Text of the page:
Russia Armenia Sign New Friendship Treaty

MOSCOW (Reuter)–Officials of Russia and Armenia’signed a friendship treaty on Friday committing their two countries to closer economic and military cooperation but stopped short of considering a tighter union.

"This treaty is not only the will of the presidents but also reflects the will of our peoples to live together," Russia’s Boris Yeltsin told reporters after signing the pact in the Kremlin with Levon Ter-Petrosyan.

The new pact–which has to be ratified by both parliamen’s–will replace the 1991 treaty signed after the collapse of the Soviet Union at the height of the Nagorno-Karabakh conflict.

"The new document makes a big step ahead compared with its predecessor," Ter-Petrosyan said on Thursday at the start of his three-day state visit to Russia.

Armenia’s have viewed Russia for centuries as a protector against Moslem neighbors Azerbaijan and Turkey–with which they have been in intermittent conflict.

Azerbaijan has accused Russia of supporting Armenia’s during the Karabakh conflict–including supplying them with heavy weaponry and medium-range offensive missiles during 1994-96. Some Russian ministers have confirmed the arms shipmen’s. But no official findings have been released.

The text of the new treaty has not been made public yet but Interfax news agency quoted it as committing Russia and Armenia to consulting each other whenever one of the signatories felt an impending external threat or was attacked by a third party.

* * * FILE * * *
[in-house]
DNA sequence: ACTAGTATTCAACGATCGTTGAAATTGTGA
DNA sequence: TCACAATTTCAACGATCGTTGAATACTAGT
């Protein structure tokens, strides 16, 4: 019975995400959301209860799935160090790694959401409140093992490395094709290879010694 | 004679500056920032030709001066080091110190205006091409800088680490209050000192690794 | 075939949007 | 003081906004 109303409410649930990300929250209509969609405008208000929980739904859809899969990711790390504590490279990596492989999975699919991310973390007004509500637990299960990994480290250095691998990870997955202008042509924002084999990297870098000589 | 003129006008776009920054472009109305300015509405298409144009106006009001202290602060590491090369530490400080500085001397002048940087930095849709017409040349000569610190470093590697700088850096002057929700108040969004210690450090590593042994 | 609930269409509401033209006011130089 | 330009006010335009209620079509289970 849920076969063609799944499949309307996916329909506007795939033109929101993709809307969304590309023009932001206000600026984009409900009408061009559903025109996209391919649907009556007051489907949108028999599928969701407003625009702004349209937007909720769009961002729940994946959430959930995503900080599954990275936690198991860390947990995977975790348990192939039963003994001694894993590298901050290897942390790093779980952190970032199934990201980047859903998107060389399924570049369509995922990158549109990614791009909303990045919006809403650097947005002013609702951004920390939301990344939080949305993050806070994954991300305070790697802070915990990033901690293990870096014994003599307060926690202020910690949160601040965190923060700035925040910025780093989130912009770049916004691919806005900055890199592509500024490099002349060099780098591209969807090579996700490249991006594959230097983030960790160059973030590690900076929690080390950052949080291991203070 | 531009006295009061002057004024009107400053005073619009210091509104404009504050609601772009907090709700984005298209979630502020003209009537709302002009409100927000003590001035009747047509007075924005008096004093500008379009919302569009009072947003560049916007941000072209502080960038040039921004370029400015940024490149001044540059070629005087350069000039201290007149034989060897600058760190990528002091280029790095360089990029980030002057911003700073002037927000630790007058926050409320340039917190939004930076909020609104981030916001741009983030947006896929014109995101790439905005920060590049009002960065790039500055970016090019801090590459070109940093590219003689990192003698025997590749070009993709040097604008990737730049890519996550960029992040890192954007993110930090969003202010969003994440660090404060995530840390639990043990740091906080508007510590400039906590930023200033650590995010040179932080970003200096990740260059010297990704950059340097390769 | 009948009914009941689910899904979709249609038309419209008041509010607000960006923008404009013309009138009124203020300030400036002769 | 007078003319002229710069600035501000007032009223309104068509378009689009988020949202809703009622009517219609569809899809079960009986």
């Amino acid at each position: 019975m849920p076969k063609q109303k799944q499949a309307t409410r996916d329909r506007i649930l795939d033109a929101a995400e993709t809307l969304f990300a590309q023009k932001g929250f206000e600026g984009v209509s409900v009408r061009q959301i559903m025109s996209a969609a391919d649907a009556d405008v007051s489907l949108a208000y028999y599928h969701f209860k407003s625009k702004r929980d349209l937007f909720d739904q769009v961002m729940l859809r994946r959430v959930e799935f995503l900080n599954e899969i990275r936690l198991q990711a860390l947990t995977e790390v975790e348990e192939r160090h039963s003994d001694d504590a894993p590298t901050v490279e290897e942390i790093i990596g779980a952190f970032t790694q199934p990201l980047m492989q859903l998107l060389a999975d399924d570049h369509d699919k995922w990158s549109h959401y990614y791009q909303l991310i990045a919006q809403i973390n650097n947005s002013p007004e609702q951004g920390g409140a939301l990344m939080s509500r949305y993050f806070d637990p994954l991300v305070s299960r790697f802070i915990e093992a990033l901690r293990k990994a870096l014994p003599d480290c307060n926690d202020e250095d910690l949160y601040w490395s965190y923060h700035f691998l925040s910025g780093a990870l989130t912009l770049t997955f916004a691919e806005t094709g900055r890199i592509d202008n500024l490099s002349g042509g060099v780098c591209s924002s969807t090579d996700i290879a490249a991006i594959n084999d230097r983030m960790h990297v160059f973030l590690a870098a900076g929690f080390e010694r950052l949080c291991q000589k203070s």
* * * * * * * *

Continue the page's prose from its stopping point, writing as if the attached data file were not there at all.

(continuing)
Moscow and Yerevan also said they would continue cooperation in guarding Armenia’s borders with Iran and Turkey.

The two countries vowed not to join any unions and blocs aimed against the partner.

However–Yeltsin and Ter-Petrosyan carefully avoided talk of forming a tighter union similar to the one Moscow has with another former Soviet republic–Belarus.

Communist campaigners for a referendum on the issue claim to have collected 800,000 signatures in their 3.5 million-strong country haunted by economic crisis and plummeting living standards.

But officials in Yerevan have said there can be no going back to the Soviet past and that independence should be cherished. Ter-Petrosyan aides said the formation of a Belarus-style union was not even on the table in Moscow.

Armenia’s Deputy Foreign Minister Vartan Oskanian poured cold water on a big drive by some political groups in the landlocked country of 3.5 million to join the loose union agreed between Russia and Belarus in April or sign a separate union agreement with Moscow.

"I simply don’t take this very seriously. This is an attempt by some people to resuscitate the nostalgia that some people continue to preserve. I don’t think there is too much credence in what is going on at that level," he said.

"Armenia is an independent country and we cherish that. We are determined to keep it that way."

They have found an audience in a country where living standards have plummeted in the wake of the break-up of the Soviet Union and the war with Azerbaijan–which killed 35,000 people before a 1994 cease-fire came into effect. No political solution to the problem has been achieved.

Nonetheless Western diplomats say that Armenia’s foreign policy orientation remains decidedly oriented towards Moscow–unlike Azerbaijan and neighbor Georgia–both of whom have enthusiastically embraced ties with the West.

"As long as there is the war with the Azeris they are going to see Russia as big brother," said one.


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